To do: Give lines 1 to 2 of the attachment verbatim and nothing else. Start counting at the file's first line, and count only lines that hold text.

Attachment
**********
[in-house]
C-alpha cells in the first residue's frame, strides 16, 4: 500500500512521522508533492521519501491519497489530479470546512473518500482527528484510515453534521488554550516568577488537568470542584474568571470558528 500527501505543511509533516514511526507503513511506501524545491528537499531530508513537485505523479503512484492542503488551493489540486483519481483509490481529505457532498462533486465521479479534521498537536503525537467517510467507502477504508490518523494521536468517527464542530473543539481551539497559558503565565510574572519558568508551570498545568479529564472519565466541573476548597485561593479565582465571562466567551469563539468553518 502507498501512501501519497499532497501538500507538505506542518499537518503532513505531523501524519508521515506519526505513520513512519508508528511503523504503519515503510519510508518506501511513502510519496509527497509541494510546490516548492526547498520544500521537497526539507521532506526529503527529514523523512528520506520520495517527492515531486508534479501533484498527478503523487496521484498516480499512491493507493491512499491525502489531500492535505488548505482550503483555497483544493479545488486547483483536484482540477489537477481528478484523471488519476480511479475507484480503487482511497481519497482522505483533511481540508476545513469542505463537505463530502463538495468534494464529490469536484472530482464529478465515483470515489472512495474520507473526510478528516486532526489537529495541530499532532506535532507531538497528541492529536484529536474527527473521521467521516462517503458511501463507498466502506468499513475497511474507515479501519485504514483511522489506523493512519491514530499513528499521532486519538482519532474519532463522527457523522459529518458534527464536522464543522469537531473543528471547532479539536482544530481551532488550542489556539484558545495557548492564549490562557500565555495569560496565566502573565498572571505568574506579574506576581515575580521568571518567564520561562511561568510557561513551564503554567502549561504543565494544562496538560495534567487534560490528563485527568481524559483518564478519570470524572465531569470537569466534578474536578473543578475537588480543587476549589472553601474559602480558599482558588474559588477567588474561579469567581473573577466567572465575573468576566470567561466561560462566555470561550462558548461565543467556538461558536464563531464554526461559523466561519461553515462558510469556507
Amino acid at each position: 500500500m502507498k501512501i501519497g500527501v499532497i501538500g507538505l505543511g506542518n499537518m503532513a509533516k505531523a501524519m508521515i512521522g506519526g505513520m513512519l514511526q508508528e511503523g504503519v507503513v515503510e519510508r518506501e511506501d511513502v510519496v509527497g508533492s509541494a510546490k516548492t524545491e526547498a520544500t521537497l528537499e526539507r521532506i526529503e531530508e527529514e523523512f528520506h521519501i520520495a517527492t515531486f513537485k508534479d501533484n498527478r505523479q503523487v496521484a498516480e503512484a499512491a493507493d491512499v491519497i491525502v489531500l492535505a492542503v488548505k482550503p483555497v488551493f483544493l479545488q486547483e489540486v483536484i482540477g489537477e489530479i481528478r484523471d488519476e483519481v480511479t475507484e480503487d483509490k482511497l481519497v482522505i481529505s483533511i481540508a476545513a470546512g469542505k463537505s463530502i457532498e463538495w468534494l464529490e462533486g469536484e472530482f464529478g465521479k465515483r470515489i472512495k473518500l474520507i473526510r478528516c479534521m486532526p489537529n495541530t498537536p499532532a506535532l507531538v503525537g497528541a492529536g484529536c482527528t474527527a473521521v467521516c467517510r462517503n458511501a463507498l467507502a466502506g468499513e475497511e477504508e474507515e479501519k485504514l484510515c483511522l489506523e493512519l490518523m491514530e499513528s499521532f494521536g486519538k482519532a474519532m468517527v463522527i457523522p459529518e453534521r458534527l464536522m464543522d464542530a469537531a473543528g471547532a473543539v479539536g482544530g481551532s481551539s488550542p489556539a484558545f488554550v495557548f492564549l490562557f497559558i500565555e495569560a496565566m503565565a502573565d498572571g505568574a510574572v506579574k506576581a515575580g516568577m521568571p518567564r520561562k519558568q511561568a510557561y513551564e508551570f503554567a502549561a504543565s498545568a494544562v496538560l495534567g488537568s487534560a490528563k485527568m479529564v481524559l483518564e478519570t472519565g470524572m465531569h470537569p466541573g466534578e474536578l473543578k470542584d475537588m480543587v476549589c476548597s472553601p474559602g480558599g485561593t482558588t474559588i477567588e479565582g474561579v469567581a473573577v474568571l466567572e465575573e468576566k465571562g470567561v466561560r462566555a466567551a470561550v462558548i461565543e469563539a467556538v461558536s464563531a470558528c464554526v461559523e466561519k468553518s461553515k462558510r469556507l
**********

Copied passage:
[in-house]
C-alpha cells in the first residue's frame, strides 16, 4: 500500500512521522508533492521519501491519497489530479470546512473518500482527528484510515453534521488554550516568577488537568470542584474568571470558528 500527501505543511509533516514511526507503513511506501524545491528537499531530508513537485505523479503512484492542503488551493489540486483519481483509490481529505457532498462533486465521479479534521498537536503525537467517510467507502477504508490518523494521536468517527464542530473543539481551539497559558503565565510574572519558568508551570498545568479529564472519565466541573476548597485561593479565582465571562466567551469563539468553518 502507498501512501501519497499532497501538500507538505506542518499537518503532513505531523501524519508521515506519526505513520513512519508508528511503523504503519515503510519510508518506501511513502510519496509527497509541494510546490516548492526547498520544500521537497526539507521532506526529503527529514523523512528520506520520495517527492515531486508534479501533484498527478503523487496521484498516480499512491493507493491512499491525502489531500492535505488548505482550503483555497483544493479545488486547483483536484482540477489537477481528478484523471488519476480511479475507484480503487482511497481519497482522505483533511481540508476545513469542505463537505463530502463538495468534494464529490469536484472530482464529478465515483470515489472512495474520507473526510478528516486532526489537529495541530499532532506535532507531538497528541492529536484529536474527527473521521467521516462517503458511501463507498466502506468499513475497511474507515479501519485504514483511522489506523493512519491514530499513528499521532486519538482519532474519532463522527457523522459529518458534527464536522464543522469537531473543528471547532479539536482544530481551532488550542489556539484558545495557548492564549490562557500565555495569560496565566502573565498572571505568574506579574506576581515575580521568571518567564520561562511561568510557561513551564503554567502549561504543565494544562496538560495534567487534560490528563485527568481524559483518564478519570470524572465531569470537569466534578474536578473543578475537588480543587476549589472553601474559602480558599482558588474559588477567588474561579469567581473573577466567572465575573468576566470567561466561560462566555470561550462558548461565543467556538461558536464563531464554526461559523466561519461553515462558510469556507